“There are many questions I want to explore with students in this class,” Spriggs notes. “What constitutes women’s rights, and how are women speaking about them? What is the role of anarchy? How are we speaking about our bodies? In a rapidly trans-aware setting, is the use of the erotic changing? What does it mean to be a feminist?” The students will also write a manifesto about themselves, she explains.

In Spriggs’s graduate poetry workshop, there will be a heavy emphasis on generating a large amount of new work. The course coincides with National Poetry Month, during which students will write one poem per day. “I’ll be writing a daily poem with them,” Spriggs says. “Poets have to fight for their voice. Those poems are already in them. I need to show them they can do it, that poetry is a companion. You can’t ever turn it off. I have to model that.”

Taking a Multidisciplinary Approach 

Spriggs, whose own work is multidisciplinary, brings the concepts of performance and creativity into her OHIO classrooms. “Since I have a background in performance, I believe it’s important to reach audiences wherever they are. Literature should sound as good as it looks, which means that language should not be confined to the page,” she explains.

In her classrooms, students discuss the roles and purposes of literature, including its entertainment value. They consider that the vehicle by which we receive literature is changing—including the popularity of documentaries and films. Spriggs notes that part of her role as an instructor is to make students aware of their role not only as consumers but also as producers of information.

“I like to say that literature is a contact sport. You have to make contact with it,” she remarks. Spriggs explains that it is important for students to be aware of how to engage with literature—and how they might use technology to do so. She describes herself as a “tour guide and facilitator” in the classroom, where she guides students toward strategies for wielding their intellectual and creative abilities.

“Like me, students are also responsible for creating a learning environment. They’re responsible for saying something new. It’s exciting to see their light bulb moments, when they realize that they can take the reins. They can wield the narrative; they have permission. I’m encouraging that and fanning the creative flames,” she says.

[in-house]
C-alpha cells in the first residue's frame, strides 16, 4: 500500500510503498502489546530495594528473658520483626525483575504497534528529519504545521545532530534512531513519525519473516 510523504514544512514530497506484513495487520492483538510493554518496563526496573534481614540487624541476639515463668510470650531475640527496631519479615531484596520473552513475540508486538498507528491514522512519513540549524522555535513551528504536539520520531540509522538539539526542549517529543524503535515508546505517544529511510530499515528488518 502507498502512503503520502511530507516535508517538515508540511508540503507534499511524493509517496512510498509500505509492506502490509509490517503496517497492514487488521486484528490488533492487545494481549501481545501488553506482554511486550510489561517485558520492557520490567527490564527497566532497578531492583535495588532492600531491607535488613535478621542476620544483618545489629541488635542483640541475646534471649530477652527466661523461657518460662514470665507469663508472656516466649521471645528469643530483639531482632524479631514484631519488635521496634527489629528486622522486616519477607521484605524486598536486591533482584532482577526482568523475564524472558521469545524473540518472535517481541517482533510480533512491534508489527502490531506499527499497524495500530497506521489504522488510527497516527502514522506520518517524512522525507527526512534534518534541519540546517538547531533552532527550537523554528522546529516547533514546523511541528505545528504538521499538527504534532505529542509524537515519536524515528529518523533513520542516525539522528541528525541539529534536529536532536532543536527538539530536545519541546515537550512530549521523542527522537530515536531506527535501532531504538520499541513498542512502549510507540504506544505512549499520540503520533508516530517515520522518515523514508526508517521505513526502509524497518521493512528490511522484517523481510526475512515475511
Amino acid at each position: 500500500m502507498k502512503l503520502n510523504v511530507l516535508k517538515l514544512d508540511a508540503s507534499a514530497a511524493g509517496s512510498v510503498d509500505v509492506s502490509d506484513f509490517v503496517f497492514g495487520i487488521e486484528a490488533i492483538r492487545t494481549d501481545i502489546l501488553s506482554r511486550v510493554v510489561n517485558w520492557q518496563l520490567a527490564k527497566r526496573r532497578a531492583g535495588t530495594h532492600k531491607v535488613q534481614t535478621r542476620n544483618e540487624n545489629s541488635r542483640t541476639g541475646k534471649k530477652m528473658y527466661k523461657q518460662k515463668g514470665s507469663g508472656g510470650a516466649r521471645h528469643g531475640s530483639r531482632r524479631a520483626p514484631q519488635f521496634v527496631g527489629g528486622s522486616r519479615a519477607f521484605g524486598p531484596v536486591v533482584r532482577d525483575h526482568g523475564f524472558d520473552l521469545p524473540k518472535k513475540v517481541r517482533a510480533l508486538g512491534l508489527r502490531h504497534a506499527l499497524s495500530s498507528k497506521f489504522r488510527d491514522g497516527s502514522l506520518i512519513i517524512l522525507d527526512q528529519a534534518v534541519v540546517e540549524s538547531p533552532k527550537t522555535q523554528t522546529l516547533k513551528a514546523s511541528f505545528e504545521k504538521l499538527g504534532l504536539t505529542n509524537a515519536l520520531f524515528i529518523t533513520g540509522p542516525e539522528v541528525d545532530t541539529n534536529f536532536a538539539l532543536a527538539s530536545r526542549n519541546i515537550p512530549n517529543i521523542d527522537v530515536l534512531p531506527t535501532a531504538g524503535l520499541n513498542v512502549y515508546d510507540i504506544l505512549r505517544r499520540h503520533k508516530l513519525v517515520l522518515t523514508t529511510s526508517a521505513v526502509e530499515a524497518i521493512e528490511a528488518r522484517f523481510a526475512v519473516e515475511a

Co-editing Two Major Anthologies 

Currently, Spriggs is also co-editing two anthologies, Black Bone: 25 Years of Affrilachian Poets (University of Kentucky Press) and Undead: Ghouls, Ghosts, and More! (Apex Publications).

Spriggs explains that The Affrilachian Poets Collective was established in 1991; she was initiated in 2004 as a second-wave member.

“I wanted to put together an anthology of the founding members’ work, leading up to most recent members’ poems,” Spriggs says of Black Bone. I want this anthology to serve as a family reunion, where we can explain how Affrilachian poetry has reshaped our ideas about people of color and the Other in the region. In some ways, the land shapes us just as much as our families do.”

She explains that the anthology’s poems consider the influence of the land in terms of food, politics, family, and education. In addition to poetry, the anthology also features critical prose—specifically, scholars considering the role and influence of Affrilachia. Black Bone: 25 Years of Affrilachian Poets will be published in 2018.

Spriggs’s work on the Undead anthology in part grew out of her previous work as a poetry editor for APEX Publications.

“While I worked at APEX, I learned that there’s not much speculative poetry out there. The anthology features stories about the undead—stories we don’t usually hear or see. These authors talk about ghouls, ghosts, and our relationship to the undead. Why do we speculate about the afterlife? If our transgressions haunt and outlive us, then they live in the world after we’re gone—so are we really gone?” Undead: Ghouls, Ghosts, and More! will be published in 2017.

Bianca Spriggs is the author of The Galaxy Is a Dance Floor (Argos Books; 2016), Call Her By Her Name (Triquarterly Books; 2016), How Swallowtails Become Dragons (Accents Publishing; 2011), and Kaffir Lily (Wind Publications; 2010). She is the co-editor of Circe’s Lament: Wild Women Poetry (Accents Publishing; 2015). More information about her work is available at her personal website.